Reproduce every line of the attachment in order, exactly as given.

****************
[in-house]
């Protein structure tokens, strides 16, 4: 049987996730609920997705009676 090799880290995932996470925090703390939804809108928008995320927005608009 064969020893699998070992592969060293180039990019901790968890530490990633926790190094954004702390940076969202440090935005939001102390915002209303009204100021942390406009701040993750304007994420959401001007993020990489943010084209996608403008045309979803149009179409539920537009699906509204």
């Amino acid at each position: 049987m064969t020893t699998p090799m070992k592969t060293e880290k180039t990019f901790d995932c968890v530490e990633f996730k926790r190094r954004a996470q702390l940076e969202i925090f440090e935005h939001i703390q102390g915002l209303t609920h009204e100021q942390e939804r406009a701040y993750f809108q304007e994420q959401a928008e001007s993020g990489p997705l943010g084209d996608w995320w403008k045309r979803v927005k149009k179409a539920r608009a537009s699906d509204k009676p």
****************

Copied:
[in-house]
């Protein structure tokens, strides 16, 4: 049987996730609920997705009676 090799880290995932996470925090703390939804809108928008995320927005608009 064969020893699998070992592969060293180039990019901790968890530490990633926790190094954004702390940076969202440090935005939001102390915002209303009204100021942390406009701040993750304007994420959401001007993020990489943010084209996608403008045309979803149009179409539920537009699906509204």
């Amino acid at each position: 049987m064969t020893t699998p090799m070992k592969t060293e880290k180039t990019f901790d995932c968890v530490e990633f996730k926790r190094r954004a996470q702390l940076e969202i925090f440090e935005h939001i703390q102390g915002l209303t609920h009204e100021q942390e939804r406009a701040y993750f809108q304007e994420q959401a928008e001007s993020g990489p997705l943010g084209d996608w995320w403008k045309r979803v927005k149009k179409a539920r608009a537009s699906d509204k009676p």